By Lara Sokoloff
She sat down and removed a plastic bag from her backpack. She unzipped the bag and placed five glass eyes of various sizes across the table.
“You can tell by the size that this is one of my early ones,” Jackie Arkush ’12 said. “And this is the first one. I had that when I was nine days old.”
Arkush suffers from micropthalmia, a developmental disorder that directly translates to “small eye.”
A benign tumor grew in her left eye socket when she was in utero inhibiting it from fully developing.
Her left eye, which is hidden by her prosthetic eye, has a small pupil but no iris, and moves slightly due to some muscle development.
The glass eyes are formed exactly to the shape of her actual eye, she said, which is why her prosthetic eye moves slightly also.
Arkush has no vision out of her left eye, but sees 20/20 out of her right eye. She said it mostly affects her driving, and she has to be extra careful when merging lanes or turning left.
She also had to fill out extra forms at the Department of Motor Vehicles and present multiple doctors’ notes.
Arkush said her condition also affects her on a daily basis.
“It’s little things,” she said. “I walk into people a lot, and door frames sometimes. Trees hit me in the face. I honestly don’t see a lot of the things that come at me.”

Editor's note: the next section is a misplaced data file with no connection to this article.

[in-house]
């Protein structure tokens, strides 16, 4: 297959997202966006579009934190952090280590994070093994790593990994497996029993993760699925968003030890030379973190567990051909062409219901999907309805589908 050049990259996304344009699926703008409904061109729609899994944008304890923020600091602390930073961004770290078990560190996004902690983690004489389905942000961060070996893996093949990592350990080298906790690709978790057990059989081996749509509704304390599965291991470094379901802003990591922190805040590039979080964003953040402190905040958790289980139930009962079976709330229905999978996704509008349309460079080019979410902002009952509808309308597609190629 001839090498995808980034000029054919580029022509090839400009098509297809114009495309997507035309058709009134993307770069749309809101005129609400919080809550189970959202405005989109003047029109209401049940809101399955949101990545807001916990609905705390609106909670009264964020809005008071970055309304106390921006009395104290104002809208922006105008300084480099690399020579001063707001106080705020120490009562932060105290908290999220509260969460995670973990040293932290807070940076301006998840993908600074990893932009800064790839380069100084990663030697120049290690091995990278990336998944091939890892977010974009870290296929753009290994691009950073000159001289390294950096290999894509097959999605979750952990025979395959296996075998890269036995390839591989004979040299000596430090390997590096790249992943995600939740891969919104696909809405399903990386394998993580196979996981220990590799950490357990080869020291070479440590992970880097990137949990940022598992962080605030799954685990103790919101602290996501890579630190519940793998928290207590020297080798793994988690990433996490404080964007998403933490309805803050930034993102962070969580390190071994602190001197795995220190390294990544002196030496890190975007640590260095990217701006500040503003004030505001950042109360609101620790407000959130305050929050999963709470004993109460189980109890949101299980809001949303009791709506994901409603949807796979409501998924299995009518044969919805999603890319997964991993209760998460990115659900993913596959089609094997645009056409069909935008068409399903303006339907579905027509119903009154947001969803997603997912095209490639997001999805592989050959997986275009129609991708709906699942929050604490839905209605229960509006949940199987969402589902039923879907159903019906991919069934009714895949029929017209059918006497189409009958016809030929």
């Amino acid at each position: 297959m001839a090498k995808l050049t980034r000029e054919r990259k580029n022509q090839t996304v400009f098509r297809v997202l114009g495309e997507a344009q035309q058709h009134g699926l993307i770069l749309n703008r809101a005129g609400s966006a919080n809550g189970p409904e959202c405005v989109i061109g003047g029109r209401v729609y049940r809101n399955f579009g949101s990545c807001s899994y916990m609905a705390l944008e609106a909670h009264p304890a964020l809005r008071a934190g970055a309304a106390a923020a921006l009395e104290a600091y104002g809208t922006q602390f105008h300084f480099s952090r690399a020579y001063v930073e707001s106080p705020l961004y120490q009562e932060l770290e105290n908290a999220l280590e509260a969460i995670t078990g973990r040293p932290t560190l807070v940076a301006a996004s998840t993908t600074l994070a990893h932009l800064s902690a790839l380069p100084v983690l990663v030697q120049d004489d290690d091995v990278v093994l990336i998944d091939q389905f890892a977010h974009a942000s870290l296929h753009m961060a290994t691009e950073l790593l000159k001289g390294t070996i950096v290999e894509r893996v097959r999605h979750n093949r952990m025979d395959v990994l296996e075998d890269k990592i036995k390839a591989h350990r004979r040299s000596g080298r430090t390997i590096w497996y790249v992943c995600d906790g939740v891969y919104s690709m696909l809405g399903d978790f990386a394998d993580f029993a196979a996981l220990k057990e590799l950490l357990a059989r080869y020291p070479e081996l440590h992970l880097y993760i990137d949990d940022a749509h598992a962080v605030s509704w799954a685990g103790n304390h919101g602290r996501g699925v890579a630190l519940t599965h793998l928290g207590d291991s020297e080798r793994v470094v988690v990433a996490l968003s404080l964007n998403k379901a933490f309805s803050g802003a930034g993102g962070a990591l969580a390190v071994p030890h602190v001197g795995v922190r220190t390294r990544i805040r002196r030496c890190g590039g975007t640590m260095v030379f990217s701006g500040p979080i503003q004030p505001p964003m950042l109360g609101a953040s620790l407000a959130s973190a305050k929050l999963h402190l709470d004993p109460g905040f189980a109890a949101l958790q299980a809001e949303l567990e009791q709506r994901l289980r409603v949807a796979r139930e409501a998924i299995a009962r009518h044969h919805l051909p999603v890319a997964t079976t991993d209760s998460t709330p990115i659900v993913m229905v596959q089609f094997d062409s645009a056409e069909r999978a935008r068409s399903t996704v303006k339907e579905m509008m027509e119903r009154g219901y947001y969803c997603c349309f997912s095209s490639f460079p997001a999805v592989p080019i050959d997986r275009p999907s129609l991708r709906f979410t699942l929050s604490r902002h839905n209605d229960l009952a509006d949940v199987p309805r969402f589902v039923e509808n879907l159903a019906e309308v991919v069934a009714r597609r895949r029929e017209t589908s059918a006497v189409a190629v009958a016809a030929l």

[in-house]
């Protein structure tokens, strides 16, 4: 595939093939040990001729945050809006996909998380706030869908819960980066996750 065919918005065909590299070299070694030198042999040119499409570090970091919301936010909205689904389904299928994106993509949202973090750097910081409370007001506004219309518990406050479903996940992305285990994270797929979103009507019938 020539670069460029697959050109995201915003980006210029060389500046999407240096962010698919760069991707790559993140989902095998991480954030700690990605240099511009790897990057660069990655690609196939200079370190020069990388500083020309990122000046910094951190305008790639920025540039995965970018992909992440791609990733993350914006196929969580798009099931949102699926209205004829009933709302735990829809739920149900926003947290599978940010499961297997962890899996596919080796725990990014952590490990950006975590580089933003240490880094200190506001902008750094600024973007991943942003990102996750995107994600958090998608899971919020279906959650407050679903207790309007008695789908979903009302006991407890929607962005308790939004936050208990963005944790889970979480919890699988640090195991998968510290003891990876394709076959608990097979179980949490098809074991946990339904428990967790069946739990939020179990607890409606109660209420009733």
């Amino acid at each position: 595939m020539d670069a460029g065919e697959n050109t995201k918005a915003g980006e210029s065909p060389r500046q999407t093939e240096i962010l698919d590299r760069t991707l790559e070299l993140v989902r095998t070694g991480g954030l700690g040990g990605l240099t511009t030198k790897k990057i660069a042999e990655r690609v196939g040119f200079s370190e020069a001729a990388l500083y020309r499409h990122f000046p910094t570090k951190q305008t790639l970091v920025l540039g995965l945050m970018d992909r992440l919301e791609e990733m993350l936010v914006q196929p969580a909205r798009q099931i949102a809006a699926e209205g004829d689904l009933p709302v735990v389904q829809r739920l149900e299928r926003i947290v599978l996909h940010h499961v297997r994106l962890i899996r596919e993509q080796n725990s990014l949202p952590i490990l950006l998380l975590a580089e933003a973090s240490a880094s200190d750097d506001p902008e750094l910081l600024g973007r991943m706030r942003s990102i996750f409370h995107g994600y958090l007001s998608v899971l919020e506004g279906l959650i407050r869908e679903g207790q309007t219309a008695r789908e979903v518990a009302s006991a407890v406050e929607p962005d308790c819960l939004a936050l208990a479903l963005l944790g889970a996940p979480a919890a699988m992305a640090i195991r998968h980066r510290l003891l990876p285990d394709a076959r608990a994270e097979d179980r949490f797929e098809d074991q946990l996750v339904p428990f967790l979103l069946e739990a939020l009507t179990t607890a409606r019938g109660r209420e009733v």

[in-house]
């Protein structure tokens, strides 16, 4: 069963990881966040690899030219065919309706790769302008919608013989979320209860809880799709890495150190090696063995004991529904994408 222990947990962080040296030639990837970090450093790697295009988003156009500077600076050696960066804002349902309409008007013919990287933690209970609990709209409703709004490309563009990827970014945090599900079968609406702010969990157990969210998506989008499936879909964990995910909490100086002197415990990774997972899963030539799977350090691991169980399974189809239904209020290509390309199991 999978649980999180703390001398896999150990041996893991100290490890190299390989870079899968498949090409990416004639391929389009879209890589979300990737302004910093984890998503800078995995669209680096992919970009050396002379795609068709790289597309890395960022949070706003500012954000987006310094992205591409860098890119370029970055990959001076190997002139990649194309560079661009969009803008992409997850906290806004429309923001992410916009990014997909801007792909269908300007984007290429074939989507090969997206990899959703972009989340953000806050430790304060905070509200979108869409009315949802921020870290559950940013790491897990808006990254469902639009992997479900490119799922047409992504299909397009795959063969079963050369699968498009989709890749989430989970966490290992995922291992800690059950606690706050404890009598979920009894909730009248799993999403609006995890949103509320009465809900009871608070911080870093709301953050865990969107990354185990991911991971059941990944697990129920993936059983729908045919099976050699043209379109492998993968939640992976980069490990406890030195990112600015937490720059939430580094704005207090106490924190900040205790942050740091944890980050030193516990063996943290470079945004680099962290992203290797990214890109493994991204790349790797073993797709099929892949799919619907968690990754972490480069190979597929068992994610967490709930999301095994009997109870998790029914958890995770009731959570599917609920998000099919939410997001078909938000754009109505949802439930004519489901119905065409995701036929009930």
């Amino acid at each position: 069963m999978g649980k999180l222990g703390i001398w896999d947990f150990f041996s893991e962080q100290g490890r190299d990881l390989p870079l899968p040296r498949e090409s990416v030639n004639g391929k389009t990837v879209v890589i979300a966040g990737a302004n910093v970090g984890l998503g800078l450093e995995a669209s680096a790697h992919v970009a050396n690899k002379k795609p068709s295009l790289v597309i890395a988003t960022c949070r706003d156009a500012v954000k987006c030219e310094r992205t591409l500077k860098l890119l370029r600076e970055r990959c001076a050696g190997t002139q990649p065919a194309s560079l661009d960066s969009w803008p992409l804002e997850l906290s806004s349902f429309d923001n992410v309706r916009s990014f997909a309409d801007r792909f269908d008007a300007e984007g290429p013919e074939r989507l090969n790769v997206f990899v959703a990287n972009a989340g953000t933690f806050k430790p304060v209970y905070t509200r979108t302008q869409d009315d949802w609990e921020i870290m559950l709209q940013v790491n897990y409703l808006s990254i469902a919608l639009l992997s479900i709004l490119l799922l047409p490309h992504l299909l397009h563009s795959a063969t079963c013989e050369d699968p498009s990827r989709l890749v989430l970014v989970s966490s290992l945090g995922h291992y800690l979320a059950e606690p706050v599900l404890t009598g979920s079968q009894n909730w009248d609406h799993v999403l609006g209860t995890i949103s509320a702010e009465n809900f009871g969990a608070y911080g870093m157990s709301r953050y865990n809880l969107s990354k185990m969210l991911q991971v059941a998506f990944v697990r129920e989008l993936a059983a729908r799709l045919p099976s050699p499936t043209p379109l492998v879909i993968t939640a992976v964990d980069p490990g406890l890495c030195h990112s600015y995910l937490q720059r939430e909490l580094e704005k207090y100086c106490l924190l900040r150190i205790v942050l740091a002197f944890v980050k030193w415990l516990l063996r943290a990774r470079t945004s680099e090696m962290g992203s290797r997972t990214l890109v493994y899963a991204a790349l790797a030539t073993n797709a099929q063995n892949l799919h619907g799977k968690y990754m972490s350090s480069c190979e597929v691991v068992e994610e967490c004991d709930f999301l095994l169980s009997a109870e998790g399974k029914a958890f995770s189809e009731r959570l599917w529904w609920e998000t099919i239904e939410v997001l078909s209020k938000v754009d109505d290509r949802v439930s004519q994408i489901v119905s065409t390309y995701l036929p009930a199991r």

Arkush said she tries to sit only on the left side of classrooms so she doesn’t have to turn her head all the time to look at the board, but that her inhibited vision doesn’t affect her while taking tests.
Arkush gets refitted for a new glass eye about every three years. Plaster is poured directly into her eye socket to form the prosthetic eyes.
“It is the most uncomfortable thing, and I just have to sit there until it sets,” she said.
Arkush said she was often made fun of in elementary school. She was always asked why her eye doesn’t move whenever she met new kids.
“Children aren’t that nice about it,” she said.
Arkush has not been asked about her unmoving left eye in two years because most people at Harvard-Westlake already know about it. Most assume she just has a lazy eye.
People often ask her what she sees out of her left eye, and she often has to explain that she just sees nothing, she said.
“It’s like your forehead or your cheek. You just don’t see a color there,” Arkush said. “Everyone has a hard time grasping that. I don’t see.”
Arkush said she often wonders what it would be like to have vision in both eyes. Her eyes inhibit her from seeing three-dimensional movies, and she always wonders if they really work or not.
“My eye has made me see the world in a different way,” she said. “Not seeing half the world has made me really interested in discovery and furthering my knowledge.”